Tim Greaton: Did you fully have to do a lot of research for the book, or did was most of the world building done in your head fictionally?

Kellianne Sweeney:  I am such a history geek that when I was a teenager, I used to research periods of history for no required reason. The eras that I used in my novel are a few that I had previously researched all of those years ago. I had to do some brush up research on the Titanic portion of my novel for details and to assure that the sequence of events were timed correctly.

Tim Greaton: Is there a particular scene in your book that you were worried might not work…that maybe your readers would either be confused by or maybe even be offended by?

Kellianne Sweeney:  My biggest concern was that the pieces would come together coherently in the end. When I read books and watch movies I enjoy twists and a nonlinear style. I have tried to write in this way. I want to keep my reader guessing. Of course, the challenge there is to makes sure it does flow and fit together at the end.

Tim Greaton: Which character in the story did you enjoy writing about the most, and was he/she based on a real person?

Kellianne Sweeney:  My favorite character is Meg Larkin. She is loud, boisterous, emotional and amusing. She says exactly what comes into her mind and acts straight from her heart. This is a blessing and a curse to her, but she is unable to act differently. Meg is not based on a real person. The only character in the story that is based on a person that I know is the little girl Anna Parker. Her personality is unabashedly stolen from my daughter. The character Violet Jessop is an actual figure in history.

Tim Greaton: You mentioned that there is a sequel coming?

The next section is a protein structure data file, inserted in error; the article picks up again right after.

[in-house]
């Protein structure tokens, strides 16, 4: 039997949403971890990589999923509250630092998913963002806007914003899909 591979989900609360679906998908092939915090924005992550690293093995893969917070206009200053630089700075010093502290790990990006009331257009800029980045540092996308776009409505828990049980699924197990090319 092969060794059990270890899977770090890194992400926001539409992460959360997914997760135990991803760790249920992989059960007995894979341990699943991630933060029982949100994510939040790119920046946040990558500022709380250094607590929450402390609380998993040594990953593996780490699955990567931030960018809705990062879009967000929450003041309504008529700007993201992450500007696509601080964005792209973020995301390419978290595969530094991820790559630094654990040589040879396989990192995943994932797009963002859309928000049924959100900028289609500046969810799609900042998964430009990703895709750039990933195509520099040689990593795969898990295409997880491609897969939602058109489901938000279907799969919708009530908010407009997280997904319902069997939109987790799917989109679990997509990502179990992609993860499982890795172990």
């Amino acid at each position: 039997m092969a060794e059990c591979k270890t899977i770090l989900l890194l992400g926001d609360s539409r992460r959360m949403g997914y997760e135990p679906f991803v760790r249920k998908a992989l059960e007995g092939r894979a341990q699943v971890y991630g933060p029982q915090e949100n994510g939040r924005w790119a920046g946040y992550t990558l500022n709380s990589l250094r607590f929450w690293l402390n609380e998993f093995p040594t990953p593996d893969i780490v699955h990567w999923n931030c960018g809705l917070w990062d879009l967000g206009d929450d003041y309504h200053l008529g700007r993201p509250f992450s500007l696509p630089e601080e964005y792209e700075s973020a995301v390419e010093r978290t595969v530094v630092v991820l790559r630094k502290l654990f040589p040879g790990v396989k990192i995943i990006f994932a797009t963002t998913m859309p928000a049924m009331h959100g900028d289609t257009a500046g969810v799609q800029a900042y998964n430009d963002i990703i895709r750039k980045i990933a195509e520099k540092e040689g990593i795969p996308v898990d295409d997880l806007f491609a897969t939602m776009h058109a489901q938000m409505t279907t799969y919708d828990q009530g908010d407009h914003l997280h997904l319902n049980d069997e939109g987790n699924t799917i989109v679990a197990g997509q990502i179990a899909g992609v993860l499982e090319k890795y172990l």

Kellianne Sweeney:  Yes, there is definitely a sequel coming. I have already started writing it. At the end of “The One That Got Away” there are still questions that require more detailed answers. The sequel continues the story from a different person’s point of view.

Tim Greaton: Just for fun, if you could magically become a real character living inside a book that some author has written, who would it be and why?

Kellianne Sweeney:  I would love to be a character traipsing through the land of Prydian from Lloyd Alexander’s Young Adult series that begins with “The Book of Three” or participating in adventures in one of the worlds that L. Frank Baum created. Of course L. Frank Baum wrote the “Wizard of Oz” but he also wrote sequels about Oz as well as stories that take place in other worlds. I would love to go play in one of those magical places that you only find in an excellent imagination.

Tim Greaton: It would be great if you could share your website/blogsite and links to where our audience could directly purchase your books.

Kellianne Sweeney:  My novel “The One That Got Away” is available in all formats at most online bookstores including Amazon and Barnes and Noble.

More information about my novel can be found on my website at

I also invite everyone to come visit my blog

Tim Greaton: It has been wonderful having you here in the forum today, Kellianne. I think all our readers would agree that your novel sounds fascinating and that we should all be rushing online to get more details right now.

Kellianne Sweeney: I really enjoyed being here, Tim. It’s always fun sharing with readers.



  1. This was an interesting exploration of a writer's approach to fiction, history, research and methodology. Well done - enjoyable.

  2. Interesting interview. I think I can understand Kellianne's mind and how it works. It probably never stops, and reading different eras in history can really ignite the imagination.

  3. Very interesting interview.


  4. Great job Kellianne. "Bestsellers" to you.

    Thanks Tim for sharing her with us.

  5. 6 kids and waking up at 4 to write. That's amazing! Wonderful interview!

  6. I totally understand sneaking in writing time! Congrats Kellianne on sticking with it and pursuing your dream!

  7. How does one get to be an interviewee? ;)

  8. Thank you for your kind comments! It was a pleasure interviewing with the talented Tim Greaton :)